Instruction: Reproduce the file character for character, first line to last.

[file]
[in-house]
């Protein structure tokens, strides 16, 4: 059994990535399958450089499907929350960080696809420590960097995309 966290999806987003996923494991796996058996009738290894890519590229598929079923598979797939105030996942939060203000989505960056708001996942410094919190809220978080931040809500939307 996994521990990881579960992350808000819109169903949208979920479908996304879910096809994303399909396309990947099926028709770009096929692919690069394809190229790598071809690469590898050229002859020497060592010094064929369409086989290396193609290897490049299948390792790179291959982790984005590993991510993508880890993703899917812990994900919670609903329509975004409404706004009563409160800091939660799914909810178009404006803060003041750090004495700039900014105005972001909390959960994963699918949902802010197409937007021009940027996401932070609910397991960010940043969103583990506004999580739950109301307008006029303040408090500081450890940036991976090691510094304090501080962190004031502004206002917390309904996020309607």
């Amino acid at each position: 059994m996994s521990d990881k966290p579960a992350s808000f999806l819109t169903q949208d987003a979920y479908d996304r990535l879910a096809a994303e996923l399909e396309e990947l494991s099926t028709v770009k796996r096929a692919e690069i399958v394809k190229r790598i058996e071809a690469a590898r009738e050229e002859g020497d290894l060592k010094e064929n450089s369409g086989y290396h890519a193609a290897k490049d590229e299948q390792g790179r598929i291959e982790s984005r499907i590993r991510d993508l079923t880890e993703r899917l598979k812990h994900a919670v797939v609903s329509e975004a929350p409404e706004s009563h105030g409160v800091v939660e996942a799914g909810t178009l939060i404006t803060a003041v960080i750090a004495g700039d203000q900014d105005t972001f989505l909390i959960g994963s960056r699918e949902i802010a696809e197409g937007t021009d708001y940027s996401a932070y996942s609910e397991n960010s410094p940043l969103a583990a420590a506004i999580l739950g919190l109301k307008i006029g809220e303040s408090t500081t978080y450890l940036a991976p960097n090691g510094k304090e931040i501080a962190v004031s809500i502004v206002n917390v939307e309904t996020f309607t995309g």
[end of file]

[in-house]
């Protein structure tokens, strides 16, 4: 059994990535399958450089499907929350960080696809420590960097995309 966290999806987003996923494991796996058996009738290894890519590229598929079923598979797939105030996942939060203000989505960056708001996942410094919190809220978080931040809500939307 996994521990990881579960992350808000819109169903949208979920479908996304879910096809994303399909396309990947099926028709770009096929692919690069394809190229790598071809690469590898050229002859020497060592010094064929369409086989290396193609290897490049299948390792790179291959982790984005590993991510993508880890993703899917812990994900919670609903329509975004409404706004009563409160800091939660799914909810178009404006803060003041750090004495700039900014105005972001909390959960994963699918949902802010197409937007021009940027996401932070609910397991960010940043969103583990506004999580739950109301307008006029303040408090500081450890940036991976090691510094304090501080962190004031502004206002917390309904996020309607």
């Amino acid at each position: 059994m996994s521990d990881k966290p579960a992350s808000f999806l819109t169903q949208d987003a979920y479908d996304r990535l879910a096809a994303e996923l399909e396309e990947l494991s099926t028709v770009k796996r096929a692919e690069i399958v394809k190229r790598i058996e071809a690469a590898r009738e050229e002859g020497d290894l060592k010094e064929n450089s369409g086989y290396h890519a193609a290897k490049d590229e299948q390792g790179r598929i291959e982790s984005r499907i590993r991510d993508l079923t880890e993703r899917l598979k812990h994900a919670v797939v609903s329509e975004a929350p409404e706004s009563h105030g409160v800091v939660e996942a799914g909810t178009l939060i404006t803060a003041v960080i750090a004495g700039d203000q900014d105005t972001f989505l909390i959960g994963s960056r699918e949902i802010a696809e197409g937007t021009d708001y940027s996401a932070y996942s609910e397991n960010s410094p940043l969103a583990a420590a506004i999580l739950g919190l109301k307008i006029g809220e303040s408090t500081t978080y450890l940036a991976p960097n090691g510094k304090e931040i501080a962190v004031s809500i502004v206002n917390v939307e309904t996020f309607t995309g």